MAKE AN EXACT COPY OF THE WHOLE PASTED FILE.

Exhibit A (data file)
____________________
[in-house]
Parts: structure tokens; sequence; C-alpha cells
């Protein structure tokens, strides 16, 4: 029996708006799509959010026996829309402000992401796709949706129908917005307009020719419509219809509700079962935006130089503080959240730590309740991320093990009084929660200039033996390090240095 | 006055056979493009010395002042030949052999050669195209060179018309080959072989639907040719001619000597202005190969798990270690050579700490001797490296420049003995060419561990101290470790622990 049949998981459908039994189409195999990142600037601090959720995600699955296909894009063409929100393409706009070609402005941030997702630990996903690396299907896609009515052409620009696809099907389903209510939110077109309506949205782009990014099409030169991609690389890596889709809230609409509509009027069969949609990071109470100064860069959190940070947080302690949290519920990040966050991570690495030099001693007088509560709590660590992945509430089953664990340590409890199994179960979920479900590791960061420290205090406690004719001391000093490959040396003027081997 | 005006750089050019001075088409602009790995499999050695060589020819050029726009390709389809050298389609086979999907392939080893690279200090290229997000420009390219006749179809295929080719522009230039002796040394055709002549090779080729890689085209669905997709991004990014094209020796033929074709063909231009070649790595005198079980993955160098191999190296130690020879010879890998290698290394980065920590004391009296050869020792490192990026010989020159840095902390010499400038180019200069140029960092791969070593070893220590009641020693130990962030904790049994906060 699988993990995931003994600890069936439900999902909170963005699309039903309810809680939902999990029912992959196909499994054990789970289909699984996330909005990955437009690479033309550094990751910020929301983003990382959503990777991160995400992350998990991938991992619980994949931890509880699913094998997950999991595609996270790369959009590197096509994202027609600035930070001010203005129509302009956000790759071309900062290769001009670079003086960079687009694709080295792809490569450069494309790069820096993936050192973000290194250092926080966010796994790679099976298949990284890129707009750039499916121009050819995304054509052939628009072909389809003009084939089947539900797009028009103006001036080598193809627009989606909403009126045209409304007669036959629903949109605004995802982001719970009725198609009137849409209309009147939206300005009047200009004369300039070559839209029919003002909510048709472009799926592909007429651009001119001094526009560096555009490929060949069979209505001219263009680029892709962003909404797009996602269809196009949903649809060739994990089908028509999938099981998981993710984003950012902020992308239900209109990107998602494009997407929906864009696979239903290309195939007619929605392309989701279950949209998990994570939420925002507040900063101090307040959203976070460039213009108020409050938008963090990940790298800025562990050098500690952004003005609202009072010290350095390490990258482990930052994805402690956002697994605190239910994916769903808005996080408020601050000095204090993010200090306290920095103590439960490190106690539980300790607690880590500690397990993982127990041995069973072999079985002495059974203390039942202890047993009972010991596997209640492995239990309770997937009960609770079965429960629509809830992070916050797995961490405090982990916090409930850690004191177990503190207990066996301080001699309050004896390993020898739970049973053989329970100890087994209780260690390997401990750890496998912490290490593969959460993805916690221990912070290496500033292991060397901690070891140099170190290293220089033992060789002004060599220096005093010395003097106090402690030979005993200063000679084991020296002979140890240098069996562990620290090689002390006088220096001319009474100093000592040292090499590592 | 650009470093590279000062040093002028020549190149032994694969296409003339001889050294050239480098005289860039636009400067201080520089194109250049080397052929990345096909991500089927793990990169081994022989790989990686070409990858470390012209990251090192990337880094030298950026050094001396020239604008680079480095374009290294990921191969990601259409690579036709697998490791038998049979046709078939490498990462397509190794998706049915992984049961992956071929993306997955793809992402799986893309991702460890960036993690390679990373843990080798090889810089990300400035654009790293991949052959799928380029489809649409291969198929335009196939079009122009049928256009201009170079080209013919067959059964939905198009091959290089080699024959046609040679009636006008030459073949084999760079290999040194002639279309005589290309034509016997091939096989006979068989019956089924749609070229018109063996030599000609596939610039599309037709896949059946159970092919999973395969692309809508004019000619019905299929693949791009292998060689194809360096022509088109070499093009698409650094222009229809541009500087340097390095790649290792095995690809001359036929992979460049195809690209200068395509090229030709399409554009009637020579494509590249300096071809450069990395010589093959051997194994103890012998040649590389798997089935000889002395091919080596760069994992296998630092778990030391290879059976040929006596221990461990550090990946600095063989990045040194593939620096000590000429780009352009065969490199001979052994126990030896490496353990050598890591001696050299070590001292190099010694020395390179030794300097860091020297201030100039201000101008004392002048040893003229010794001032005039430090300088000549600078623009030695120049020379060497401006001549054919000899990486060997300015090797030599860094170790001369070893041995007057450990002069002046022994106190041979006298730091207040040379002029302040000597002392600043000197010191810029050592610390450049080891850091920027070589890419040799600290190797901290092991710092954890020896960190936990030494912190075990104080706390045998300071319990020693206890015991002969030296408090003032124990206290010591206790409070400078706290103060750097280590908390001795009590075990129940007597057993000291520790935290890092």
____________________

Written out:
[in-house]
Parts: structure tokens; sequence; C-alpha cells
């Protein structure tokens, strides 16, 4: 029996708006799509959010026996829309402000992401796709949706129908917005307009020719419509219809509700079962935006130089503080959240730590309740991320093990009084929660200039033996390090240095 | 006055056979493009010395002042030949052999050669195209060179018309080959072989639907040719001619000597202005190969798990270690050579700490001797490296420049003995060419561990101290470790622990 049949998981459908039994189409195999990142600037601090959720995600699955296909894009063409929100393409706009070609402005941030997702630990996903690396299907896609009515052409620009696809099907389903209510939110077109309506949205782009990014099409030169991609690389890596889709809230609409509509009027069969949609990071109470100064860069959190940070947080302690949290519920990040966050991570690495030099001693007088509560709590660590992945509430089953664990340590409890199994179960979920479900590791960061420290205090406690004719001391000093490959040396003027081997 | 005006750089050019001075088409602009790995499999050695060589020819050029726009390709389809050298389609086979999907392939080893690279200090290229997000420009390219006749179809295929080719522009230039002796040394055709002549090779080729890689085209669905997709991004990014094209020796033929074709063909231009070649790595005198079980993955160098191999190296130690020879010879890998290698290394980065920590004391009296050869020792490192990026010989020159840095902390010499400038180019200069140029960092791969070593070893220590009641020693130990962030904790049994906060 699988993990995931003994600890069936439900999902909170963005699309039903309810809680939902999990029912992959196909499994054990789970289909699984996330909005990955437009690479033309550094990751910020929301983003990382959503990777991160995400992350998990991938991992619980994949931890509880699913094998997950999991595609996270790369959009590197096509994202027609600035930070001010203005129509302009956000790759071309900062290769001009670079003086960079687009694709080295792809490569450069494309790069820096993936050192973000290194250092926080966010796994790679099976298949990284890129707009750039499916121009050819995304054509052939628009072909389809003009084939089947539900797009028009103006001036080598193809627009989606909403009126045209409304007669036959629903949109605004995802982001719970009725198609009137849409209309009147939206300005009047200009004369300039070559839209029919003002909510048709472009799926592909007429651009001119001094526009560096555009490929060949069979209505001219263009680029892709962003909404797009996602269809196009949903649809060739994990089908028509999938099981998981993710984003950012902020992308239900209109990107998602494009997407929906864009696979239903290309195939007619929605392309989701279950949209998990994570939420925002507040900063101090307040959203976070460039213009108020409050938008963090990940790298800025562990050098500690952004003005609202009072010290350095390490990258482990930052994805402690956002697994605190239910994916769903808005996080408020601050000095204090993010200090306290920095103590439960490190106690539980300790607690880590500690397990993982127990041995069973072999079985002495059974203390039942202890047993009972010991596997209640492995239990309770997937009960609770079965429960629509809830992070916050797995961490405090982990916090409930850690004191177990503190207990066996301080001699309050004896390993020898739970049973053989329970100890087994209780260690390997401990750890496998912490290490593969959460993805916690221990912070290496500033292991060397901690070891140099170190290293220089033992060789002004060599220096005093010395003097106090402690030979005993200063000679084991020296002979140890240098069996562990620290090689002390006088220096001319009474100093000592040292090499590592 | 650009470093590279000062040093002028020549190149032994694969296409003339001889050294050239480098005289860039636009400067201080520089194109250049080397052929990345096909991500089927793990990169081994022989790989990686070409990858470390012209990251090192990337880094030298950026050094001396020239604008680079480095374009290294990921191969990601259409690579036709697998490791038998049979046709078939490498990462397509190794998706049915992984049961992956071929993306997955793809992402799986893309991702460890960036993690390679990373843990080798090889810089990300400035654009790293991949052959799928380029489809649409291969198929335009196939079009122009049928256009201009170079080209013919067959059964939905198009091959290089080699024959046609040679009636006008030459073949084999760079290999040194002639279309005589290309034509016997091939096989006979068989019956089924749609070229018109063996030599000609596939610039599309037709896949059946159970092919999973395969692309809508004019000619019905299929693949791009292998060689194809360096022509088109070499093009698409650094222009229809541009500087340097390095790649290792095995690809001359036929992979460049195809690209200068395509090229030709399409554009009637020579494509590249300096071809450069990395010589093959051997194994103890012998040649590389798997089935000889002395091919080596760069994992296998630092778990030391290879059976040929006596221990461990550090990946600095063989990045040194593939620096000590000429780009352009065969490199001979052994126990030896490496353990050598890591001696050299070590001292190099010694020395390179030794300097860091020297201030100039201000101008004392002048040893003229010794001032005039430090300088000549600078623009030695120049020379060497401006001549054919000899990486060997300015090797030599860094170790001369070893041995007057450990002069002046022994106190041979006298730091207040040379002029302040000597002392600043000197010191810029050592610390450049080891850091920027070589890419040799600290190797901290092991710092954890020896960190936990030494912190075990104080706390045998300071319990020693206890015991002969030296408090003032124990206290010591206790409070400078706290103060750097280590908390001795009590075990129940007597057993000291520790935290890092």